Under the Act for the Taking of Musters (4 and 5 Philip and Mary, C.3), the responsibility for mustering men throughout the county of Middlesex fell to a commission composed of the Lord Lieutenant, the Lieutenant of the Tower, and a number of Justices of the Peace. During the reign of Elizabeth, however, successive Lieutenants of the Tower attempted to assert their authority to muster the Hamlets men separately for service in the Tower. At a general muster in 1559 of all eligible men in the county, Sir Edward Warner ordered the Hamlets contingent to return to their homes, claiming that, as Lieutenant of the Tower, responsibility for summoning them fell to him. This was refuted by the Lord Lieutenant of Middlesex, Sir Roger Cholmeley, as being without warrant or lawfull auctoryty but the men went home all the same. Similar attempts were made in 1569 by Sir Francis Jobson and in 1580 by Sir Owen Hopton. Jobson pursued his claim no further when challenged, but Hopton took his case before the Privy Council, who failed to reach a decision and referred the matter to the Middlesex commissioners. Not surprisingly, having a vested interest in the outcome, they rejected the claim out of hand.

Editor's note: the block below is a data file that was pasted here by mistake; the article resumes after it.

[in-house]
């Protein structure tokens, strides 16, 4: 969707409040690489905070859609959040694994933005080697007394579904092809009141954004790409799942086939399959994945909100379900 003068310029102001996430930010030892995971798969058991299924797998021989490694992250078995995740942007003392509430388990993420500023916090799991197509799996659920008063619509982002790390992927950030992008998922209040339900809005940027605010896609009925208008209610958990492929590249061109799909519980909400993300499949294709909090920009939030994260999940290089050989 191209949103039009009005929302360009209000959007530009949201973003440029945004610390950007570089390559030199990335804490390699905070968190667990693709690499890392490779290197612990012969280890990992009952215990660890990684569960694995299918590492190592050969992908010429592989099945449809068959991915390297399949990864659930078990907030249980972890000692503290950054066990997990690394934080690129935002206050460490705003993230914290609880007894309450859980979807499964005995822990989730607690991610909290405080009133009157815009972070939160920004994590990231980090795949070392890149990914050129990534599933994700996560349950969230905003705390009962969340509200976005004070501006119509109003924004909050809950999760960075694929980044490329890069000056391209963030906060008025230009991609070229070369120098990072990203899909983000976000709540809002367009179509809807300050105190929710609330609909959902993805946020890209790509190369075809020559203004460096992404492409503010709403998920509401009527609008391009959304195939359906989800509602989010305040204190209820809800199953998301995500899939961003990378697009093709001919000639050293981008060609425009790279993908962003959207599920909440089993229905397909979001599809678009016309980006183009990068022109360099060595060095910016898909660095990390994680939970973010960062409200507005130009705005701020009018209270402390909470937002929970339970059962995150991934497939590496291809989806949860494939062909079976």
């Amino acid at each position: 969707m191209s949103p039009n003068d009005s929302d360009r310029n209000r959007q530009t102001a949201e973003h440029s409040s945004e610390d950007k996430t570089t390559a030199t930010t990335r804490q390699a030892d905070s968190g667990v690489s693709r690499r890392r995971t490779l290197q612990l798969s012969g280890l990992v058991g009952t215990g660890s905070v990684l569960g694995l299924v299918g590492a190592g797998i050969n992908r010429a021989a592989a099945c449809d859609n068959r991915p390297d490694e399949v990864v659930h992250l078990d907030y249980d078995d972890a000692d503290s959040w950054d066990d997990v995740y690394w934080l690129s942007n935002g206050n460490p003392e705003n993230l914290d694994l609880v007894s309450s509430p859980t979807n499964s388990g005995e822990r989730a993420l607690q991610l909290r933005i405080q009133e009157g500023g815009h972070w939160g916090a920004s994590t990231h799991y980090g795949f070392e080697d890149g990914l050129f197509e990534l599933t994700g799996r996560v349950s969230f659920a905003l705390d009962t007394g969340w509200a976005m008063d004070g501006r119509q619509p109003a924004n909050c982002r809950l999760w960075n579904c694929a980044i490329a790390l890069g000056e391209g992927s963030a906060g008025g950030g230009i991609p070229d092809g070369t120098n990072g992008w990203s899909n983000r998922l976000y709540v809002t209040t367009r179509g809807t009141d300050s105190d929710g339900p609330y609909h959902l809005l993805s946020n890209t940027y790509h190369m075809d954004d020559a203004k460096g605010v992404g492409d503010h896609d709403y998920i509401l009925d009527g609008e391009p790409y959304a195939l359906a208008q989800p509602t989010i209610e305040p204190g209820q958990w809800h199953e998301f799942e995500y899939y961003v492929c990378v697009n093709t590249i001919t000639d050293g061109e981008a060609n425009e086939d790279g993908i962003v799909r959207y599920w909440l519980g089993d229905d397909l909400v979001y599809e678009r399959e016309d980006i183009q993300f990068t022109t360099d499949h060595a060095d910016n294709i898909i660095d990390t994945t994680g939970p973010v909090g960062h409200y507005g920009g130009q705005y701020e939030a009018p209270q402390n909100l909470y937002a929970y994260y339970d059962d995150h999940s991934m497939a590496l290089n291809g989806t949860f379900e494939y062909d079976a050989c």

It was not until 1605 that the Privy Council finally relented and authorised the Lieutenant of the Tower
to take the view of those able men, their armor and weapons that are inrolled and reduced into the inrolled Bandes within the forsayd hamlets … in such sort as the other Comisyoners are authorised to doe for the rest of the County.
One reason for this change of heart may have been a decline in the number of Hamlets men appearing at Middlesex county musters – in 1587, for example, the inhabitants of the Hamlets parishes raised a petition to request their county muster quota be reduced from 57 to 20 men because they were also providing men for the Tower.